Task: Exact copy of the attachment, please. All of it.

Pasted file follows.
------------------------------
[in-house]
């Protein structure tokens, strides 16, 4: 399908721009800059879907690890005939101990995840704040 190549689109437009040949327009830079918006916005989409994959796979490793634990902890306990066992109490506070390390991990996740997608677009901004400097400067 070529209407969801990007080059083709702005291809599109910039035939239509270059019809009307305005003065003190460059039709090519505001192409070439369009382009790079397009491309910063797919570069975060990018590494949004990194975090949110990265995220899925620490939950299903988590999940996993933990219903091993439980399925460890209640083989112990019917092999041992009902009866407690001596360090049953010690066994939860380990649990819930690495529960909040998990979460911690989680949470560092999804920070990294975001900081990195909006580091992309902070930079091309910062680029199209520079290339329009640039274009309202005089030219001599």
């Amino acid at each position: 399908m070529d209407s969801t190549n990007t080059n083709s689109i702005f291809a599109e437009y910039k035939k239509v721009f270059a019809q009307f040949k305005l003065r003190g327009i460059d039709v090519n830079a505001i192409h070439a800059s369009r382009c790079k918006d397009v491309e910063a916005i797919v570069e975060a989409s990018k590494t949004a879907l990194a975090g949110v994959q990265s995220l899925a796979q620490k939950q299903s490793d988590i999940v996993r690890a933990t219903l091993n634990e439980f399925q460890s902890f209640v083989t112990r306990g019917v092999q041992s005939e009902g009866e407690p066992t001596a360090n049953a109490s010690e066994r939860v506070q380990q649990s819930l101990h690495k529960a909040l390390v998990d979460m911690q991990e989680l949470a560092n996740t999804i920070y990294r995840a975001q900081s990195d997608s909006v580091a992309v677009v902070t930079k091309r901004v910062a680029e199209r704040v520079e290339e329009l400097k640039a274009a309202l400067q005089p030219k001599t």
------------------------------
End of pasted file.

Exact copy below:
[in-house]
């Protein structure tokens, strides 16, 4: 399908721009800059879907690890005939101990995840704040 190549689109437009040949327009830079918006916005989409994959796979490793634990902890306990066992109490506070390390991990996740997608677009901004400097400067 070529209407969801990007080059083709702005291809599109910039035939239509270059019809009307305005003065003190460059039709090519505001192409070439369009382009790079397009491309910063797919570069975060990018590494949004990194975090949110990265995220899925620490939950299903988590999940996993933990219903091993439980399925460890209640083989112990019917092999041992009902009866407690001596360090049953010690066994939860380990649990819930690495529960909040998990979460911690989680949470560092999804920070990294975001900081990195909006580091992309902070930079091309910062680029199209520079290339329009640039274009309202005089030219001599």
């Amino acid at each position: 399908m070529d209407s969801t190549n990007t080059n083709s689109i702005f291809a599109e437009y910039k035939k239509v721009f270059a019809q009307f040949k305005l003065r003190g327009i460059d039709v090519n830079a505001i192409h070439a800059s369009r382009c790079k918006d397009v491309e910063a916005i797919v570069e975060a989409s990018k590494t949004a879907l990194a975090g949110v994959q990265s995220l899925a796979q620490k939950q299903s490793d988590i999940v996993r690890a933990t219903l091993n634990e439980f399925q460890s902890f209640v083989t112990r306990g019917v092999q041992s005939e009902g009866e407690p066992t001596a360090n049953a109490s010690e066994r939860v506070q380990q649990s819930l101990h690495k529960a909040l390390v998990d979460m911690q991990e989680l949470a560092n996740t999804i920070y990294r995840a975001q900081s990195d997608s909006v580091a992309v677009v902070t930079k091309r901004v910062a680029e199209r704040v520079e290339e329009l400097k640039a274009a309202l400067q005089p030219k001599t």